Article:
The largest group of foreigners, numerically, is comprised of young post-college youth, typically native and near-native English speakers lusting for adventure and exoticism after completing their university degrees and who find themselves teaching English in different (possibly remote) areas of China. Their blogs tend to be very predictable: Chinese food in China is not like Chinese food back home; today I ate a snake/a scorpion/a cicada; Chinese people spit; Chinese traffic is insane. Indeed, the topics are so ubiquitous they could almost be included in a ‘China blog template’. Such blogs are generally all about the writer and their readership is limited.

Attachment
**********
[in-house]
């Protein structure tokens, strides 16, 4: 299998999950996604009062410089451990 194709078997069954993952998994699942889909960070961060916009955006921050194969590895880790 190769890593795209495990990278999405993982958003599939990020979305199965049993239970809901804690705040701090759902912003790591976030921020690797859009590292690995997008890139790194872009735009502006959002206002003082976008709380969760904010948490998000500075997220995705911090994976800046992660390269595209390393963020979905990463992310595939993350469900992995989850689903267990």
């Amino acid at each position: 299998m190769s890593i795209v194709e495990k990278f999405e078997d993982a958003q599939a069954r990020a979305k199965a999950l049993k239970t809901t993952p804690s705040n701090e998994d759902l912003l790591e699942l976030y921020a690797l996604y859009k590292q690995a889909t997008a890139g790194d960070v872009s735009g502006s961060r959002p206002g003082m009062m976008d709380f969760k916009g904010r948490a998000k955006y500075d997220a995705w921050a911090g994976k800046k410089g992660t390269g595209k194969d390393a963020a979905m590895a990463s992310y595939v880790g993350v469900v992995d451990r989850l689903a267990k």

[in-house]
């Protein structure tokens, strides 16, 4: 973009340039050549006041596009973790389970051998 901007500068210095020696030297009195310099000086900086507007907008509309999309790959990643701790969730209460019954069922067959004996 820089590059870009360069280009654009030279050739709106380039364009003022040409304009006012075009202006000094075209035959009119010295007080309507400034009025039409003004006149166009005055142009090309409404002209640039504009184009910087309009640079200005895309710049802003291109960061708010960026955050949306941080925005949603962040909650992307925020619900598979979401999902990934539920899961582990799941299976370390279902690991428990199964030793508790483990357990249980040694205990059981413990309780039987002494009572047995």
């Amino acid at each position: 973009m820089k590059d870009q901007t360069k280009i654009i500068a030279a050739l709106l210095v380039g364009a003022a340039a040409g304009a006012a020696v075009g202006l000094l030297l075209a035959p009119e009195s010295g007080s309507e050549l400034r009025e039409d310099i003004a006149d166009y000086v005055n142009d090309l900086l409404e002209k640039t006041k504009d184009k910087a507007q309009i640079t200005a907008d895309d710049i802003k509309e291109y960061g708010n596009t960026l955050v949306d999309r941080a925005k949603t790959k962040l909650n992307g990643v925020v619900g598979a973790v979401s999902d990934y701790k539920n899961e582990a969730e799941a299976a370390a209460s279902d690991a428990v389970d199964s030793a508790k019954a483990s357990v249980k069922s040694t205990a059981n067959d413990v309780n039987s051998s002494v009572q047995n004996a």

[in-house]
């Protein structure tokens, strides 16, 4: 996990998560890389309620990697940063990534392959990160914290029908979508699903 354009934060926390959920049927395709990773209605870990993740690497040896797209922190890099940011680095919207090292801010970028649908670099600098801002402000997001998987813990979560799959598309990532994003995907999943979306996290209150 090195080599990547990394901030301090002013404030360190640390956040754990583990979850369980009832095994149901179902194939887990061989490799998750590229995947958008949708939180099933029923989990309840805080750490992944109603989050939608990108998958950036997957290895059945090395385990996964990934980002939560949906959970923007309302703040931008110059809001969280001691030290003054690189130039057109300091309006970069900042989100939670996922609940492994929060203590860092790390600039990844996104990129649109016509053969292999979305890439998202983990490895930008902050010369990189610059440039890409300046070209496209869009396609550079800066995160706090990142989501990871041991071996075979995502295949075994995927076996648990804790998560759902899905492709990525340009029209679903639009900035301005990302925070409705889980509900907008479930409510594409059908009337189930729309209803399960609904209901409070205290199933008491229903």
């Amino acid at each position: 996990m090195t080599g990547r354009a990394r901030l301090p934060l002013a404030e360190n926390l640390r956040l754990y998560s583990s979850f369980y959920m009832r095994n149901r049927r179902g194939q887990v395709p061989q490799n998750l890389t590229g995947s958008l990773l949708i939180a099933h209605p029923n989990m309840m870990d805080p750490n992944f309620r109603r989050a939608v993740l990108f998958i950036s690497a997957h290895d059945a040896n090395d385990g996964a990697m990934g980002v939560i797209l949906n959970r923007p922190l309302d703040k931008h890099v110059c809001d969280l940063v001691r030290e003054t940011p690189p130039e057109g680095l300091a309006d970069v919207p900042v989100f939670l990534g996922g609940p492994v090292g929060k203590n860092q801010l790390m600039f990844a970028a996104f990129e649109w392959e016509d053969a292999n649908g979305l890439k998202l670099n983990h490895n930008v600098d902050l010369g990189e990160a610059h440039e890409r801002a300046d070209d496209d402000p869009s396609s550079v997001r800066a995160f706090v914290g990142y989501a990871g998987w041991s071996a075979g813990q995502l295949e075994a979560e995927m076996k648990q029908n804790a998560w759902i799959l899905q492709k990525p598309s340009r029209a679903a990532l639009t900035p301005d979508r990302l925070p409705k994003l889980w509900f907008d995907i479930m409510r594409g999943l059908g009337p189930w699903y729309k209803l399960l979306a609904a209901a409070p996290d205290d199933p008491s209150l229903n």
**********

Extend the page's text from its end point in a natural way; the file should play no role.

Then there are the professional expatriates, better known as expats. These are often people who have been in China for a while, speak the language at various degrees of proficiency, and might be businesspeople, consultants, or lawyers. Their blogs tend to cover their professional interests and can be very informative regarding the ‘how-to’ aspects of business and law (the two typical fields) with occasional insights into other aspects of Chinese society and/or politics. China Law Blog features two lawyers telling all about the legal aspects of doing business in China; Diligence China is a consultancy for Westerners who want to do business in the country. All Roads Lead to China defines itself as nothing less than “China’s Leading Source for China Related Business Analysis and Commentary”. All Roads and sites like China Business Services all offer abundant advice which is sometimes insightful and other times obvious. In addition, these blogs are a great resource for answers to specific questions. For the general user, however, they tend to blur into one giant ‘how-to’ approach to China that leaves the reader more confused than enlightened. A common thread in many professional blogs continues to be an ‘Us versus Them’ mentality that very few escape—where the ‘us’ is everybody who is not Chinese (and is presumably a Western businessman) and ‘them’ is every single Chinese.